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Agencies Warn Of Dangers From Swift, Cold Water In Rivers And Streams

July 01, 2011

After an extraordinary snowfall this past winter and spring, runoff from melting snow has swelled streams and rivers and significantly increased water flows in the area. The high flows, coupled with a forecast of hot weather near the century mark over the Fourth of July holiday weekend can present a potentially deadly situation to those who seek relief from the heat in area waterways and are unaware of the dangers.

Since the middle of June, Placer County Fire/CAL FIRE has responded to 11 water rescue calls in waterways in Placer, Yuba and Nevada counties.

Officials are warning of the hidden dangers in area waterways. Increased water flow changes underwater topography, which simply means that people entering the water should not expect that it will react the same way it did last year before large rocks and sand bars were moved by the force of the water during the winter. Areas that were safe to swim last year will not necessarily be safe this year. Beach areas are currently reduced due to the high water levels, so more water is flowing against trees, rocks, and storm debris that have the potential to trap a swimmer or pin them under water.

A large amount of snow in higher elevations through the Sierra Nevada continues to produce snowmelt, which is flowing into area streams and rivers. The water is unseasonably cold and fast for this time of year and exposes those who enter the water to hypothermia. Hypothermia is a medical emergency condition where the body loses heat faster than it can produce it and can occur in minutes when a person is immersed in very cold water. Hypothermia is potentially fatal.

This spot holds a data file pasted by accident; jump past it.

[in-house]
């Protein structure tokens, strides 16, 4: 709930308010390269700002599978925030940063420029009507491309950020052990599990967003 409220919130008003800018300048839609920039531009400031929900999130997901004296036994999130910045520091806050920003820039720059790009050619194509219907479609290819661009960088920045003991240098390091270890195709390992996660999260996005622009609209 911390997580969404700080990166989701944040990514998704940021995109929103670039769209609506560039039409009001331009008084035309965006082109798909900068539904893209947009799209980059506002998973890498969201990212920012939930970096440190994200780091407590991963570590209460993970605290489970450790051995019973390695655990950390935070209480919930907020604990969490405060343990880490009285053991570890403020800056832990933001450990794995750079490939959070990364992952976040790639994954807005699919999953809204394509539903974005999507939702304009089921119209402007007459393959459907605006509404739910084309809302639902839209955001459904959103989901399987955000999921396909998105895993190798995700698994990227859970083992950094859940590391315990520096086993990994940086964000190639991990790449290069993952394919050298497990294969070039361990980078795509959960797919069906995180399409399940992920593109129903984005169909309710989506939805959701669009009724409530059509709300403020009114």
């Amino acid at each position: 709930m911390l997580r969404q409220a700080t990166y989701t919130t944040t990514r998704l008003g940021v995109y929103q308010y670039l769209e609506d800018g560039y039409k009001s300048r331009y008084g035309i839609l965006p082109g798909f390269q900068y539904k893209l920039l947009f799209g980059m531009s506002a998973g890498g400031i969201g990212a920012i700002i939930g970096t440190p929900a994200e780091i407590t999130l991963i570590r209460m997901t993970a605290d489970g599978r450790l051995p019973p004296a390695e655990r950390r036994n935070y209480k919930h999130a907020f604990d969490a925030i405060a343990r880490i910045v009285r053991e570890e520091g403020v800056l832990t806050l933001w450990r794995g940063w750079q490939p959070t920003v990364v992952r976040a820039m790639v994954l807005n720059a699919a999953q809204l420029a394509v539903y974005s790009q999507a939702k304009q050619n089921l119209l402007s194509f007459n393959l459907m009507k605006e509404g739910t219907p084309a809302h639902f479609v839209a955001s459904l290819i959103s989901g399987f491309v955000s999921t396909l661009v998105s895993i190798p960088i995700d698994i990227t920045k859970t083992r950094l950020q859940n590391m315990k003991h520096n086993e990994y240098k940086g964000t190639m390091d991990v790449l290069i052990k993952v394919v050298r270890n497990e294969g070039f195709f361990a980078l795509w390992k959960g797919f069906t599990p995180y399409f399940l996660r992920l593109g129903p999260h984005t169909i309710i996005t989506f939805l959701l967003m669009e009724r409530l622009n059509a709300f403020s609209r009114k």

Symptoms of hypothermia include: Shivering; clumsiness or lack of coordination; slurred speech or mumbling; stumbling; confusion or difficulty thinking; poor decision making, such as trying to remove warm clothes; drowsiness or very low energy; apathy, or lack of concern about one's condition; progressive loss of consciousness; weak pulse; and shallow breathing.

Placer County Fire/CAL FIRE reminds anyone who will be near or in water to follow these three steps: always wear a life jacket or flotation device; supervise children at all times; and never drink alcohol and swim.

Those using local hiking trails can expect minor flooding of trails, campgrounds and back roads. The National Weather Service warns the public not to drive vehicles into areas where the water covers the roadway as the water depth may be too great to allow safe crossing.

For a 30-second video of a Placer County Fire water safety video, please click on this link: Water Safety

For a 30-second audio clip on water safety, please click on this link: Audio Water Safety

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